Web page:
The Tudors

Wolf Hall was, maybe still is, the ancestral estate of the Seymours. Jane was Henry VIII’s third wife and the mother of Edward VI. She came in between the headless wives and contrary to popular myth, Henry did not routinely murder his wives. His first and third wives died of age and childbirth respectively. He’d divorced number one because he became convinced he’d sinned in marrying his brother’s widow, as she was, and that this was the cause of his son-less state. A hugely big deal in the Middle Ages. Well, let’s be real, being without sons is still considered tragic to lesser or greater degrees depending on where in the world you stand. He annulled his fourth marriage on grounds of ugliness and bad breath, and wife six survived him but only just. Wives two, five and six were adulterers to varying degrees with two and four losing their heads over it and six barely managing to outlive him before being arrested for treason herself. Wife two’s guilt isn’t proven but five and six were definitely involved with other men which given Henry’s reputation was just plain stupid.

Wolf Hall is mentioned infrequently in the novel of the same name by Hilary Mantel. In fact the Seymours only appear when the author wants to foreshadow or make a specific point about creeping evil. Jane Seymour’s father was a lecher who carried on with his daughter-in-law at one point and may have even fathered his own “grandchildren” on her. Jane herself is a quiet voice of practicality who is continually affirming Cromwell’s (the main character’s) information about the debauchery that goes on in her childhood home.

Wolf Hall represents the slip on the slope and it’s not until the end of the novel, after Thomas More’s head is piked on London Bridge that Cromwell heads off on his first visit to the Seymour’s. But an astounding amount of teetering on the top of the slope has taken place by this point and even if I didn’t know that Thomas Cromwell will lose his own head at a not to distant point in the future, I’d be able to guess it.

I love Tudor England. Sometimes I wonder if my affinity suggests that I lived a life or two there. There are only a few other time periods I am drawn to so perhaps.

It was not a simple or simple-minded time. Henry is neither monster nor misunderstood. Thomas More is no saint and Cromwell not as soulless as the history books would like us to believe.

History is suspect. It’s written by the winners and the vanquished never get to tell their side of the tale. Tales, being multi-sided like houses and books, should represent, don’t you agree?

Wolf Hall is a sumptuous read. It’s so hard to find decent fiction anymore that I am a bit sad when I finish. Thick text though so be aware that an audio version might be better. I found a delightful discussion about it at The Slate and will leave you with a pulp version of Tom and Henry.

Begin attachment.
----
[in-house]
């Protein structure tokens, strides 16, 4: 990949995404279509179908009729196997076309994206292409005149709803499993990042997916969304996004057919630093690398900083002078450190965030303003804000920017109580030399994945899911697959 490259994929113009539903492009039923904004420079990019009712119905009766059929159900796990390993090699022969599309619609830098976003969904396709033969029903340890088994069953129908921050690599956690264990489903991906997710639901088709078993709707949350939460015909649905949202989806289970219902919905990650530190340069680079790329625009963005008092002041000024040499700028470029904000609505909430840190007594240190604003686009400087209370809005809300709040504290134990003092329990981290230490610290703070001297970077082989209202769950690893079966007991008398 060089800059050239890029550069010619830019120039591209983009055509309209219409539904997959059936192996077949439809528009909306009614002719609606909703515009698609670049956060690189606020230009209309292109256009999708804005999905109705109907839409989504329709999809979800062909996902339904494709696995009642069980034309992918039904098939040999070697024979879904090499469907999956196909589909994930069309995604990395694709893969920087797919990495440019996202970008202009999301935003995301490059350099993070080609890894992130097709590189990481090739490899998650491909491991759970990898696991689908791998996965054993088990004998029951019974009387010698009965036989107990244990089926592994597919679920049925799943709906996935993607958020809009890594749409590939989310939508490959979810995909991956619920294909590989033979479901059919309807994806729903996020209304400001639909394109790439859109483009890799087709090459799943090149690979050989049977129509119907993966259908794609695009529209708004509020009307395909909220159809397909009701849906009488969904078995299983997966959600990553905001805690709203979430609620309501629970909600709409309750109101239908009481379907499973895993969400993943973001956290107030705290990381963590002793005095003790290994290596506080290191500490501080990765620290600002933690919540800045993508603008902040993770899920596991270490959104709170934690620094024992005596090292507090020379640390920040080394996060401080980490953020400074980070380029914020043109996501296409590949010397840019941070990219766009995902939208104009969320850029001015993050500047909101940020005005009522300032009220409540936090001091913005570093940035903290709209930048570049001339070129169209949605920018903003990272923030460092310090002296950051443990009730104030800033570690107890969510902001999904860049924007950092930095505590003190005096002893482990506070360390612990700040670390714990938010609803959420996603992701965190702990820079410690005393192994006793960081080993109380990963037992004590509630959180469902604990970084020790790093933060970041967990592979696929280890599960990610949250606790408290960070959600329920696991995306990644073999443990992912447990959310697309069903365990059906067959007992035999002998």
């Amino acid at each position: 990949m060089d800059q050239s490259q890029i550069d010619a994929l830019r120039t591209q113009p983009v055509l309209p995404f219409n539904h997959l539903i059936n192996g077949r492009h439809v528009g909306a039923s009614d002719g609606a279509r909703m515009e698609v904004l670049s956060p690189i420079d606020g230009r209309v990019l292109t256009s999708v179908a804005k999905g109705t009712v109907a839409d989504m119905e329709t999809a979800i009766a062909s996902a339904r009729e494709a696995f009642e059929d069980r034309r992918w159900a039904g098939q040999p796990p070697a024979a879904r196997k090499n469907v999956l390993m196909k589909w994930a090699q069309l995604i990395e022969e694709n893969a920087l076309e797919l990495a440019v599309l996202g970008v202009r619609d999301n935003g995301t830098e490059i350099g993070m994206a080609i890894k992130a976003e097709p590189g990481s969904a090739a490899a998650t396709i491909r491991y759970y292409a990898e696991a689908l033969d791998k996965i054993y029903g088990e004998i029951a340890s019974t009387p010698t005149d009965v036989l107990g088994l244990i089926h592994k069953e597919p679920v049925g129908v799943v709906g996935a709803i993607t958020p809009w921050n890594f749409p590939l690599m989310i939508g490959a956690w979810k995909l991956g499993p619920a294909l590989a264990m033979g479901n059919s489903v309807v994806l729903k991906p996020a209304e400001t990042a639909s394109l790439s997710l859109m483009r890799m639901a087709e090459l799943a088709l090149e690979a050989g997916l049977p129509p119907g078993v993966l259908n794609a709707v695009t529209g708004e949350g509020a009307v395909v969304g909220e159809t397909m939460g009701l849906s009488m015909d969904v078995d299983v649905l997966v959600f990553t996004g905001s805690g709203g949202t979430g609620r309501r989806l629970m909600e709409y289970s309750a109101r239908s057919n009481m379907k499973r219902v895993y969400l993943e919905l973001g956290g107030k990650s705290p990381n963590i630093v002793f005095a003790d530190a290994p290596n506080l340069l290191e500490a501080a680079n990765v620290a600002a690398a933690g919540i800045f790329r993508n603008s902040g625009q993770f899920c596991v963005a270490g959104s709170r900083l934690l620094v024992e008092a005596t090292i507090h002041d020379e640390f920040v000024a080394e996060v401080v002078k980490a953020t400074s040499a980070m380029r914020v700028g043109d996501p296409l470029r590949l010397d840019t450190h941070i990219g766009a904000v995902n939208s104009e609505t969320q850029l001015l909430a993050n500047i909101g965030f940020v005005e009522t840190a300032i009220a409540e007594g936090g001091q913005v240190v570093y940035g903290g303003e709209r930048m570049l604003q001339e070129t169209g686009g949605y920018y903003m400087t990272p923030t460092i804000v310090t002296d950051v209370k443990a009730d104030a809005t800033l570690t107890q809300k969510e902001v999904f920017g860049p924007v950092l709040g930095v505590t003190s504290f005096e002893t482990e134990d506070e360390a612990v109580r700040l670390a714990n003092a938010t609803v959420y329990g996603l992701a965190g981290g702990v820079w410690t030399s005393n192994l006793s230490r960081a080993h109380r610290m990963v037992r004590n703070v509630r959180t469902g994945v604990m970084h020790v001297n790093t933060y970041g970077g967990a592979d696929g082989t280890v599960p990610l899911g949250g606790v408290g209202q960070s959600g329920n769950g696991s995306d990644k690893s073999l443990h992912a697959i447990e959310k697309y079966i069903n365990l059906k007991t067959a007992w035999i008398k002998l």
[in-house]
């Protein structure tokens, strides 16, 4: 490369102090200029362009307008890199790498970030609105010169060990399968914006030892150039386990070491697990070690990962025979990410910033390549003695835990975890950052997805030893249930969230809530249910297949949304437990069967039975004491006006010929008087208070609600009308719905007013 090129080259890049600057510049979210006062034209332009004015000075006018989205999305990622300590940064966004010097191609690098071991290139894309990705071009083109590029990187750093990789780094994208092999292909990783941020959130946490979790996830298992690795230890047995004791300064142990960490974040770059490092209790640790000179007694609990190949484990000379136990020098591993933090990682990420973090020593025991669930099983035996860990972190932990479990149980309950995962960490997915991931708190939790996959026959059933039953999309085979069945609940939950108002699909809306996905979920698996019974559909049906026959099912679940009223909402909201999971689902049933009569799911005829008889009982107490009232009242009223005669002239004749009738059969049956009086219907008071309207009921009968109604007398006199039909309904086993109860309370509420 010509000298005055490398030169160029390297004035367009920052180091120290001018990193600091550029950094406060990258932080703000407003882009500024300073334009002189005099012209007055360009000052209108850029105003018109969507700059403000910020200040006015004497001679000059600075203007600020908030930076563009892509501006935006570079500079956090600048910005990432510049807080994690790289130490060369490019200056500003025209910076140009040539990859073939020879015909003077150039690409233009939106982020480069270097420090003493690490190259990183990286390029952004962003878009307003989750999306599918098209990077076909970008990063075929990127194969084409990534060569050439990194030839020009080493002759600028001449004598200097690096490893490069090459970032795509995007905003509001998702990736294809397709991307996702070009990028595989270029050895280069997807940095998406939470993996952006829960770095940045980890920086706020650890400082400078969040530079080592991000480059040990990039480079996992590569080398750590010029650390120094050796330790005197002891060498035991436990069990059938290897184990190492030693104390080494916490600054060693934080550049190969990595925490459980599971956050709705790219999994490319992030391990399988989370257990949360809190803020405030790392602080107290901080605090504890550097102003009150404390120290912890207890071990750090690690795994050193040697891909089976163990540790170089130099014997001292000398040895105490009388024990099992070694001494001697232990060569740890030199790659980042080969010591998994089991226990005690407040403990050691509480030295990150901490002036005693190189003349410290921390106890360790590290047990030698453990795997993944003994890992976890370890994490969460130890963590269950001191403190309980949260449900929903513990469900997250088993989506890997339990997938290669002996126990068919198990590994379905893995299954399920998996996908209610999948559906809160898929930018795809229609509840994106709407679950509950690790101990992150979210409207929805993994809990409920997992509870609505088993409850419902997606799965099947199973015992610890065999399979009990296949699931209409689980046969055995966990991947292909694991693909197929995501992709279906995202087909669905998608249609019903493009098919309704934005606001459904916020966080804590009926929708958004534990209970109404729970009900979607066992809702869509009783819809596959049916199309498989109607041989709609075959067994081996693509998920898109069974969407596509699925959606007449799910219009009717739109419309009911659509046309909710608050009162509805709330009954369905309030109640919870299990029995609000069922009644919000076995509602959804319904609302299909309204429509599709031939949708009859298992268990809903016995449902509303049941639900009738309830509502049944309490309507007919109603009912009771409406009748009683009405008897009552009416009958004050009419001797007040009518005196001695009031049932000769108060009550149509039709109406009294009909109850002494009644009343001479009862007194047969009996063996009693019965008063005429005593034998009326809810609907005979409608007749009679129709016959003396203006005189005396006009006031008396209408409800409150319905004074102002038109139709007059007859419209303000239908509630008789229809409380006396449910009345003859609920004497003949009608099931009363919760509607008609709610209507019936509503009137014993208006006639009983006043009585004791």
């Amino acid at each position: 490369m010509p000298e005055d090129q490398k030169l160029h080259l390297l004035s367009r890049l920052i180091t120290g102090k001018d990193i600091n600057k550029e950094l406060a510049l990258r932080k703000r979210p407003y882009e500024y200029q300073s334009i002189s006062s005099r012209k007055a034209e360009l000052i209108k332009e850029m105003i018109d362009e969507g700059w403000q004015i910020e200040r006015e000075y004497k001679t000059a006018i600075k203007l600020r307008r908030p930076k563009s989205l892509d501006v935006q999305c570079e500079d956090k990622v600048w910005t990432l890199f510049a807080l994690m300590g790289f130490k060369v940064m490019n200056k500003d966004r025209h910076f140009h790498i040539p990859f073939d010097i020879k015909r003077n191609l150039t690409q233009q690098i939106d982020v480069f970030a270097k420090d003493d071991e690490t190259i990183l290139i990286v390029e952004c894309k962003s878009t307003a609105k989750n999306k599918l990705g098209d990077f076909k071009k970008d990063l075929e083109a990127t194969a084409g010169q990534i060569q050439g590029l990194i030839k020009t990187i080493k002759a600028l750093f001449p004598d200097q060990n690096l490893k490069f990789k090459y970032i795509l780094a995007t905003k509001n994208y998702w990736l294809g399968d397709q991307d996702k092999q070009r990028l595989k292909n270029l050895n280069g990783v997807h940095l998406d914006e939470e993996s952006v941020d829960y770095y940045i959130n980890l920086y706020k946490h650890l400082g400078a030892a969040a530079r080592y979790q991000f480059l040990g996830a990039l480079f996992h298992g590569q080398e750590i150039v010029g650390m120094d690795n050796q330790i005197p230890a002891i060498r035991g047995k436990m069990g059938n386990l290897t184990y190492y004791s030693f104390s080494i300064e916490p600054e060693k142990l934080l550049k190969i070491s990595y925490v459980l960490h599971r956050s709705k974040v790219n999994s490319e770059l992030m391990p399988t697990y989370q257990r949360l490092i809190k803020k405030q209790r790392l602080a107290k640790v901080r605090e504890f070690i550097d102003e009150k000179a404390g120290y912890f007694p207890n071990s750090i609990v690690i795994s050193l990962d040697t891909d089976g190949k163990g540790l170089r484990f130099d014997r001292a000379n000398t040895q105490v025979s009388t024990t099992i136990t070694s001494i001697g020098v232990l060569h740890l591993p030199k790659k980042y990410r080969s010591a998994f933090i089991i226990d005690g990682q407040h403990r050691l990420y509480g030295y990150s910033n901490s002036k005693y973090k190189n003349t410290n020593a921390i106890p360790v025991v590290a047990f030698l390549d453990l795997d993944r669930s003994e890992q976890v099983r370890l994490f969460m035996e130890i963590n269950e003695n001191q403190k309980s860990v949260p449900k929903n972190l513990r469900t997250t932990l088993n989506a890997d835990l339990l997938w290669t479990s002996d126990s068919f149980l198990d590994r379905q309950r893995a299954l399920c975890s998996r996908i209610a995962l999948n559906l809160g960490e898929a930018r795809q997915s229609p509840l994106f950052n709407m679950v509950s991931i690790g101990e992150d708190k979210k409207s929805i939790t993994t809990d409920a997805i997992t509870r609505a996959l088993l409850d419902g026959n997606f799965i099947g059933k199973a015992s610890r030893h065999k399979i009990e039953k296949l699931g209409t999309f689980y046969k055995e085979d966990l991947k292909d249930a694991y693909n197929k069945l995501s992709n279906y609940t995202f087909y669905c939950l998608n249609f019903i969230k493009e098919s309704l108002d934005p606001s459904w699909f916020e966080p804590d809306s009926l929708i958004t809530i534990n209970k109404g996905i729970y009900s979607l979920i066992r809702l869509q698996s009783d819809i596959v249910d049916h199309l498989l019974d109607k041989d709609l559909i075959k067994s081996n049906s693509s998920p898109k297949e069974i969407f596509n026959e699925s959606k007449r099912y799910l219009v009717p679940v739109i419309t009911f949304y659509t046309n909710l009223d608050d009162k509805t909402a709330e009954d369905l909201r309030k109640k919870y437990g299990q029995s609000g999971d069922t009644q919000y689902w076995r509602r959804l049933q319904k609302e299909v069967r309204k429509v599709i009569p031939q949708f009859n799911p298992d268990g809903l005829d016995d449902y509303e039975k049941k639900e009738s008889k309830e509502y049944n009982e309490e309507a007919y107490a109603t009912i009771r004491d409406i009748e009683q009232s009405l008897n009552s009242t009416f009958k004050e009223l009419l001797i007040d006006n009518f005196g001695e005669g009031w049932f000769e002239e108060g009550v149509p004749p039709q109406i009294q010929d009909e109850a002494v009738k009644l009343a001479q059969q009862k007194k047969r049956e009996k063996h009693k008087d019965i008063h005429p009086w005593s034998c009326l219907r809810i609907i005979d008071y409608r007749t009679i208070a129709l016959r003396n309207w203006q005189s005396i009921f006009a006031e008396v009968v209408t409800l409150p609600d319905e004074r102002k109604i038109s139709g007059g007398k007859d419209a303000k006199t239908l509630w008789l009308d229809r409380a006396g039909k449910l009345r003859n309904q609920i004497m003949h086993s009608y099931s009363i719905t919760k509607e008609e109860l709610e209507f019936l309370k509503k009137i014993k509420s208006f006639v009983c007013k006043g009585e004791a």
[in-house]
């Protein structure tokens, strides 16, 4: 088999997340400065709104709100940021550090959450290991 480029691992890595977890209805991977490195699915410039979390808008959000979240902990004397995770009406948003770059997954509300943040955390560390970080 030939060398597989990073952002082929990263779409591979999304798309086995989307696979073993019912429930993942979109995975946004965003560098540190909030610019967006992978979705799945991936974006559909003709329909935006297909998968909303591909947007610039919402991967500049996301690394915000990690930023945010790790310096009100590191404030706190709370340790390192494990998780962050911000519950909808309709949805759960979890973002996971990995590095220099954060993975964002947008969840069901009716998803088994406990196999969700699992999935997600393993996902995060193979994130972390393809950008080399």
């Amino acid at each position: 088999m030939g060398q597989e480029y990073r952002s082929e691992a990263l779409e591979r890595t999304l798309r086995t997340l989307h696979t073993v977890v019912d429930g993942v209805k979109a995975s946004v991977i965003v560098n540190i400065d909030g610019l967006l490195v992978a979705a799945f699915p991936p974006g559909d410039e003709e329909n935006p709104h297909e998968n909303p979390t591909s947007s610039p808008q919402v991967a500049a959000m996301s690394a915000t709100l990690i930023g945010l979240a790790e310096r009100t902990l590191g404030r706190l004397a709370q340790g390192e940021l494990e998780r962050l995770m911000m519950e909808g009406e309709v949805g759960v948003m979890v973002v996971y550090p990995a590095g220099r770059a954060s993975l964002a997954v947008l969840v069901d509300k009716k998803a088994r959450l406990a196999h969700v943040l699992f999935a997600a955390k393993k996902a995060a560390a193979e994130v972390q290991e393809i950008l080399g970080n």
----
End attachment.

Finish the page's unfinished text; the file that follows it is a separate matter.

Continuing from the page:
I know I have mentioned before that I like my historical fiction – regardless of the medium – to be fairly accurate. It’s more than having been a former teacher and believing that there are things to be learned from the interpretation of history. I don’t believe that blatant inaccuracies make something more interesting or “artistic”. Instead it simply presumes the ignorance of the audience and inserts pointless fiction where it would have been just as easy – and interesting – to relay fact. Inaccuracy is just laziness on the part of a writer or filmmaker. If one cannot make real history live and breathe, then one is either not as gifted as one thinks one is, or the subject matter isn’t worthy of retelling. Often the latter is the case.

Not so the Tudor Dynasty of England. The real history is fascinating enough that most people have a vague idea or better of who Henry the VIII was at least, but if you have watched any of the Showtime series based on his life, you have been treated to an historical misrepresentation that would make former Vice-President Cheney proud.

Knowing English history, as I do, every re-interpretation of fact and character jars me out of my suspension of disbelief, and this shouldn’t happen with good story-telling. The reality being built should never stray so far that the audience consciously realizes it.

Granted, many people don’t know much about history and I guess that is the sadder fact. Most of the folks who watch this series haven’t a clue that much of what they are seeing is basically an excuse to legitimize soft-porn by calling it “historical”.

Four episodes in and I have decided to amuse myself by ferreting out the examples of  the Hollywoodization of Henry and enjoying the discussion that Rob and I have during the cheesy moments and afterward – aided by Wikipedia searches to verify our arguments.

And yes, that is a very geeky thing to do. But we roll like that.